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Philips shares rocket 29% as firm settles U.S. respiratory device case

In Business
April 29, 2024

The Philips office building in Warsaw, Poland, on July 29, 2021.

Nurphoto | Nurphoto | Getty Images

Philips shares soared to a more than two-year high Monday after the Dutch medical devices giant agreed to a $1.1 billion settlement in the U.S. for personal injury cases linked to the recall of some of its sleep apnea devices.

Millions of devices were recalled in 2021 over concerns that components carried potential cancer risks.

Philips shares provisionally closed more than 29% higher, paring gains from earlier in the session.

The company said it had made a 982 million euro, or $1.1 billion, provision for the payout of personal injury and medical monitoring claims, adding that the settlement would end the uncertainty over the litigation for the company. It said it did not admit any fault or liability, or that any injuries were caused by its Respironics devices.

“Patient safety and quality is our highest priority, and we have taken important steps in further resolving the consequences of the Respironics recall,” Philips CEO Roy Jakobs said in a statement.

“The remediation of the sleep therapy devices for patients is almost complete, and the test results to date show the use of these devices is not expected to result in appreciable harm to health. We do regret the concern that patients may have experienced.”

The provision was below the 2 billion euros to 4 billion euros that was expected, according to Barclays analyst Hassan Al-Wakeel. He added that 10 billion euros was feared in a worst-case scenario.

The settlement is a “capped amount and ends uncertainty on litigation,” Al-Wakeel said in a Monday note.

'Vast majority' of legal cases linked to sleep apnea devices recall now settled, Philips CEO says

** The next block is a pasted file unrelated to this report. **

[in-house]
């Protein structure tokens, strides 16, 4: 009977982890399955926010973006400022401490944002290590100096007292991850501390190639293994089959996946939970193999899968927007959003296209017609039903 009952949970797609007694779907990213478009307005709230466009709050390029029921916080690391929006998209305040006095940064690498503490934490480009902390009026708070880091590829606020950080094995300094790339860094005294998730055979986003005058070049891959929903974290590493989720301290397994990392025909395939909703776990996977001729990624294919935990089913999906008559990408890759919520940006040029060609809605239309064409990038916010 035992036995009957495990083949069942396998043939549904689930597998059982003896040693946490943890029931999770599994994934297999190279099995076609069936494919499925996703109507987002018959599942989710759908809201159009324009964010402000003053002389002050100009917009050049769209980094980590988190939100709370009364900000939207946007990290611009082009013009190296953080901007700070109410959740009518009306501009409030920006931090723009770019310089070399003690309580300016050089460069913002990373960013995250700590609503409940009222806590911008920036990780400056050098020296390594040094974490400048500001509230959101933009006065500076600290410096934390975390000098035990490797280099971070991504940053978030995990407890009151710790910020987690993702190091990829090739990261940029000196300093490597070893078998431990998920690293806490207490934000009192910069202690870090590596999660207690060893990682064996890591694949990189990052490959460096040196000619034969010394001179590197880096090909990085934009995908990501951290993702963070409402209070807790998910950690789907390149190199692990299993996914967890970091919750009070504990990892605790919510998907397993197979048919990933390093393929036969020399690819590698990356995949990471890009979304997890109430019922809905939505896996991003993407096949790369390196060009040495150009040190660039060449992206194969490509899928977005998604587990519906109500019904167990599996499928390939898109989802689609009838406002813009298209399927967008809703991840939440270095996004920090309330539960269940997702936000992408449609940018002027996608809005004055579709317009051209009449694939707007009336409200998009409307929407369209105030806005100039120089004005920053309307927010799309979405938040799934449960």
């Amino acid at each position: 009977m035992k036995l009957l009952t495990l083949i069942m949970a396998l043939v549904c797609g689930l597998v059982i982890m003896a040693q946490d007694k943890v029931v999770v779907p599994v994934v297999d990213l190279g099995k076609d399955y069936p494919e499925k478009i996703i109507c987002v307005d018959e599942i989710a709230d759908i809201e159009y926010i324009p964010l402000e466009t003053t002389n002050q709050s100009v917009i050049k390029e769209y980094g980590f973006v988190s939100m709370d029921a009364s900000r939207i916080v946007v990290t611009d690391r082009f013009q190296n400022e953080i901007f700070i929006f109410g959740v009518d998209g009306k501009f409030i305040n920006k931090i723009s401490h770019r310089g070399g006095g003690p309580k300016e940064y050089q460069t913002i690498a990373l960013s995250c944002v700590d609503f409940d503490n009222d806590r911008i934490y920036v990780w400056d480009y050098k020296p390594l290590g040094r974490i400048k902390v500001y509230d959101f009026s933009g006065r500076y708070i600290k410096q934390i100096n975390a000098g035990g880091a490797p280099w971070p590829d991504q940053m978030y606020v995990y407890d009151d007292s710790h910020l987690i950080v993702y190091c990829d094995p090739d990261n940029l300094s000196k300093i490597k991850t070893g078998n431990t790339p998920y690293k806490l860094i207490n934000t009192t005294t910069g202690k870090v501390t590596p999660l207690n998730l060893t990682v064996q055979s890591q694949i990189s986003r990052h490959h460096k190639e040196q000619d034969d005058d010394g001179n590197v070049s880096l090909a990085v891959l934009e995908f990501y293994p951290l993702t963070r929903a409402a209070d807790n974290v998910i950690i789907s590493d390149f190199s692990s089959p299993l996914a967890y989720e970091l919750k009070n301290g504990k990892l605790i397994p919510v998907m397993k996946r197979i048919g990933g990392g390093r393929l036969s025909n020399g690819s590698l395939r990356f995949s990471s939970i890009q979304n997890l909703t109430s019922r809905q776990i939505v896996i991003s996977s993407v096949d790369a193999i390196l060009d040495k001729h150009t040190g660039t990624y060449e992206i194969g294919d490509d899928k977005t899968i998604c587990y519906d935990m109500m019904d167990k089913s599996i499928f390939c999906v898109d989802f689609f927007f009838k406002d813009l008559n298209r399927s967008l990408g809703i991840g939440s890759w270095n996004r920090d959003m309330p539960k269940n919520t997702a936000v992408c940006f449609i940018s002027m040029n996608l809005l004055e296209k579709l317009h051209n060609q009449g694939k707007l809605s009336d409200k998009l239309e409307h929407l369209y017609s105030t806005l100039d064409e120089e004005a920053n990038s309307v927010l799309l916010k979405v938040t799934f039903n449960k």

In September, Philips settled economic loss claims in the U.S. related to the recall, for which it made a 575 million euro, or $615.7 million, provision.

Monday’s rebound took Philips shares to their highest level since March 1, 2022.

Philips still faces some cases in Europe over the recall. However, Jakobs told CNBC’s “Squawk Box Europe” on Monday that with the latest settlement, the company is able to put the “vast majority” of cases behind them.

“[It] leaves us to focus on bringing Philips back to where it belongs,” he said, noting that the company reiterated on Monday its full-year guidance of 3% to 5% comparable sales growth, and raised its cash flow guidance to 0.9 to 1.1 billion euros.

The firm reported a loss of 998 million euros, or $1.07 billion, for the period. Adjusted earnings, meanwhile, beat analysts’ forecasts, coming in at 388 million euros for the quarter.

Sales were slightly lower year on year, at 4.14 billion euros in the first quarter from 4.17 billion euros in 2023.

Analysts at Jefferies said the results were better than expected but pointed out that the company’s group order intake had declined for a seventh quarter in a row.

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